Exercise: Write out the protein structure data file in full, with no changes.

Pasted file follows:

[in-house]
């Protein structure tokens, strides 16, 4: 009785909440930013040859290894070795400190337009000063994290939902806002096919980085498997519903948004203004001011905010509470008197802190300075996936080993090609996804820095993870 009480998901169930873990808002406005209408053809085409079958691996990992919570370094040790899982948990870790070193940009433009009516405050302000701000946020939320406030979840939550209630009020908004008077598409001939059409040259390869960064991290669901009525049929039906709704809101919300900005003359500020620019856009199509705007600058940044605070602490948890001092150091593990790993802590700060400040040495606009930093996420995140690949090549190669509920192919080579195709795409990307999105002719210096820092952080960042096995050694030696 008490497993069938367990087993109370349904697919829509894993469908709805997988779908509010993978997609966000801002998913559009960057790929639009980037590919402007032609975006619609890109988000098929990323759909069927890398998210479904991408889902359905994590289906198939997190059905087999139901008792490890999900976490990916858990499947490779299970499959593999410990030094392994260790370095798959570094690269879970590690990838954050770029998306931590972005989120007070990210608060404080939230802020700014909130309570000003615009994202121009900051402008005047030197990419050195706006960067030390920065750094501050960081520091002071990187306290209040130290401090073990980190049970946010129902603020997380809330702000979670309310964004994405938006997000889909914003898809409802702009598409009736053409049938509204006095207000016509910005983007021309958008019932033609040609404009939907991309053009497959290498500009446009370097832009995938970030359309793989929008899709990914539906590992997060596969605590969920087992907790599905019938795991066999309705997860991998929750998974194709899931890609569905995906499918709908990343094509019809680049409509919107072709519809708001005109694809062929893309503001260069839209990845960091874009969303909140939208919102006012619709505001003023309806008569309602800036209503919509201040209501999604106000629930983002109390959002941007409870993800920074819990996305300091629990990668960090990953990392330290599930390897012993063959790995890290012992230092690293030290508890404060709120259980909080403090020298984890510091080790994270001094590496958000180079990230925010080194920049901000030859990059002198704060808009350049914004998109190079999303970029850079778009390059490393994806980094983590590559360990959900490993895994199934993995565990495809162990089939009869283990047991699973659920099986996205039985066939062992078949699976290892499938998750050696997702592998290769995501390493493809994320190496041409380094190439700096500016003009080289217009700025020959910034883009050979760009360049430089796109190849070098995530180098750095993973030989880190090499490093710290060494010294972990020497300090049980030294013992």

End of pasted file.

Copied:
[in-house]
């Protein structure tokens, strides 16, 4: 009785909440930013040859290894070795400190337009000063994290939902806002096919980085498997519903948004203004001011905010509470008197802190300075996936080993090609996804820095993870 009480998901169930873990808002406005209408053809085409079958691996990992919570370094040790899982948990870790070193940009433009009516405050302000701000946020939320406030979840939550209630009020908004008077598409001939059409040259390869960064991290669901009525049929039906709704809101919300900005003359500020620019856009199509705007600058940044605070602490948890001092150091593990790993802590700060400040040495606009930093996420995140690949090549190669509920192919080579195709795409990307999105002719210096820092952080960042096995050694030696 008490497993069938367990087993109370349904697919829509894993469908709805997988779908509010993978997609966000801002998913559009960057790929639009980037590919402007032609975006619609890109988000098929990323759909069927890398998210479904991408889902359905994590289906198939997190059905087999139901008792490890999900976490990916858990499947490779299970499959593999410990030094392994260790370095798959570094690269879970590690990838954050770029998306931590972005989120007070990210608060404080939230802020700014909130309570000003615009994202121009900051402008005047030197990419050195706006960067030390920065750094501050960081520091002071990187306290209040130290401090073990980190049970946010129902603020997380809330702000979670309310964004994405938006997000889909914003898809409802702009598409009736053409049938509204006095207000016509910005983007021309958008019932033609040609404009939907991309053009497959290498500009446009370097832009995938970030359309793989929008899709990914539906590992997060596969605590969920087992907790599905019938795991066999309705997860991998929750998974194709899931890609569905995906499918709908990343094509019809680049409509919107072709519809708001005109694809062929893309503001260069839209990845960091874009969303909140939208919102006012619709505001003023309806008569309602800036209503919509201040209501999604106000629930983002109390959002941007409870993800920074819990996305300091629990990668960090990953990392330290599930390897012993063959790995890290012992230092690293030290508890404060709120259980909080403090020298984890510091080790994270001094590496958000180079990230925010080194920049901000030859990059002198704060808009350049914004998109190079999303970029850079778009390059490393994806980094983590590559360990959900490993895994199934993995565990495809162990089939009869283990047991699973659920099986996205039985066939062992078949699976290892499938998750050696997702592998290769995501390493493809994320190496041409380094190439700096500016003009080289217009700025020959910034883009050979760009360049430089796109190849070098995530180098750095993973030989880190090499490093710290060494010294972990020497300090049980030294013992």